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money going down a black hole
Devastation is the proper description for what happened to Americans' net worth and income from 2007 and 2010. Making matters worse, the cratering of those three years followed a seven-year period of flat growth in both. By the end of 2010, household net worth had fallen back to the levels of 1992. It has since then improved somewhat but remains far below what it was when the recession began.

The Federal Reserve's triennial Survey of Consumer Finances released Monday found that the Great Recession cut the median family's net worth in inflation-adjusted dollars from $126,400 in 2007 to $77,300 in 2010, a 40 percent drop. Median family income was $45,800 in 2010, a drop of nearly 8 percent from $49,600 in 2007. While the numbers are already 18 months old, they show just how deeply the damage from the economic downturn was.

Net worth has begun recovering more recently. The Fed reported separately last week that median household net worth as of the first quarter of 2012 was 28 percent below its level at the start of the recession in 2007. Fox & Friends inaccurately tried to tie the 40 percent drop to the Obama administration.

The survey covers a lot of ground, including disparities among different groups of Americans:

Families with incomes in the middle 60 percent of the population lost a larger share of their wealth over the three-year period than the wealthiest and poorest families.

One basic reason for this disproportion is that the wealth of the middle class is mostly in housing, and the median amount of home equity dropped to $75,000 in 2010 from $110,000 in 2007. And while other forms of wealth have recovered much of the value lost in the crisis, housing prices have hardly budged.

Those middle-income families also lost a larger share of their income. The earnings of the median family in the bottom 20 percent of the income distribution actually increased from 2007 to 2010, in part because of the expansion of government aid programs during the recession. Wealthier families, which derive more income from investments, were also cushioned against the recession.

Those are anything but dry statistics. Americans have been living them for several years now. While the economy has improved marginally thanks to government spending and low-interest rates—allowing some people to dig themselves out of debt—housing prices, which were the main drivers of the rise in median net worth in the six years before the recession began, have not recovered.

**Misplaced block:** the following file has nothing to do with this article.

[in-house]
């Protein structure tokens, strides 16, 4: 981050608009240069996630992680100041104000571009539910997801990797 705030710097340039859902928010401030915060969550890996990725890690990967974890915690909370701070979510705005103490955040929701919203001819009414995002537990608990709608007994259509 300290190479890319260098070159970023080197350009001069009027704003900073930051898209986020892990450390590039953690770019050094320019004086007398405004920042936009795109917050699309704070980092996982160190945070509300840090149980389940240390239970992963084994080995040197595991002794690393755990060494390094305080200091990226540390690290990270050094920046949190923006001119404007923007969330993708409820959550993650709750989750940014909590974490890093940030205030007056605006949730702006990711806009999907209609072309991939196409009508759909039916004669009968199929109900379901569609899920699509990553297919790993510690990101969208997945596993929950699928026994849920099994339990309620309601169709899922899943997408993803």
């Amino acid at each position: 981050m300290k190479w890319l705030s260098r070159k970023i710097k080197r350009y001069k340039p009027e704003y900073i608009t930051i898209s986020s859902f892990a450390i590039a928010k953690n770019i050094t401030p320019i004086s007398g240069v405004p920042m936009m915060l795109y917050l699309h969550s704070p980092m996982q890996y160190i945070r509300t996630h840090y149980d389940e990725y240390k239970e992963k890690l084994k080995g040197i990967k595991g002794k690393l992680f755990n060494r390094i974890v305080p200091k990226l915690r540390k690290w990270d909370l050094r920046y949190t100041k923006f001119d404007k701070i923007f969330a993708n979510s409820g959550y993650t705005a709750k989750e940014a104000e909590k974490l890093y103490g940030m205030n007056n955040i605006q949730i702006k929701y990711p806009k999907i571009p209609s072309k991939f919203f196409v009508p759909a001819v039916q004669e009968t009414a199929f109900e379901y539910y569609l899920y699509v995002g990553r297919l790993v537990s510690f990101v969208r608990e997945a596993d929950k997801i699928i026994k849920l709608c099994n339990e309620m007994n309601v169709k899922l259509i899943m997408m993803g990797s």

The Fed's survey is filled with data showing how broad the impact of the recession was. But there were sharp differences between categories based on relative affluence.

From 2007 to 2010, the median for those households in the bottom quarter of net worth fell from $1,300 to zero. That's a 100 percent drop. The mean for that group went from a net worth of minus $2,300 to negative $12,800.

By comparison, the median and mean plunges in net worth were not so great for Americans in the 50th-to-75th percentile group, but still large. Median net worth for that group fell 43.3 percent. For the 75th-to-90th percentile group, on the other hand, median and mean net worth fell only 19.7 percent and 14.4 percent, respectively.

For the top 10 percent of the population, the median net worth fell 6.4 percent and the mean fell 11 percent.

Given that housing makes up a greater percentage of net worth for lower-income families who own their own homes than for upper-income families whose wealth is more a factor of their investments, the rise in the stock market since 2010 while housing prices continued falling has no doubt increased the relative distance between Americans in the lower and higher percentiles.

Given the sluggishness of the growth in jobs, without additional policy changes, including more government spending, that distance will increase even more.

The impact of the statistics found in the Fed's survey can be seen in a broad range of circumstances and attitudes affected by the current state of the economy. For instance, in a survey conducted in 2012 by the Employment Benefit Research Institute, 37 percent of workers said they expect to delay their retirement beyond age 65. In 1991, only 11 percent expected to do so. In 2007, 41 percent of those surveyed said they felt sure they would have enough savings and investments for retirement. In 2012, only 21 percent said so.

Originally posted to Daily Kos Labor on Tue Jun 12, 2012 at 01:11 PM PDT.

Also republished by ClassWarfare Newsletter: WallStreet VS Working Class Global Occupy movement, German American Friendship Group, and Daily Kos.

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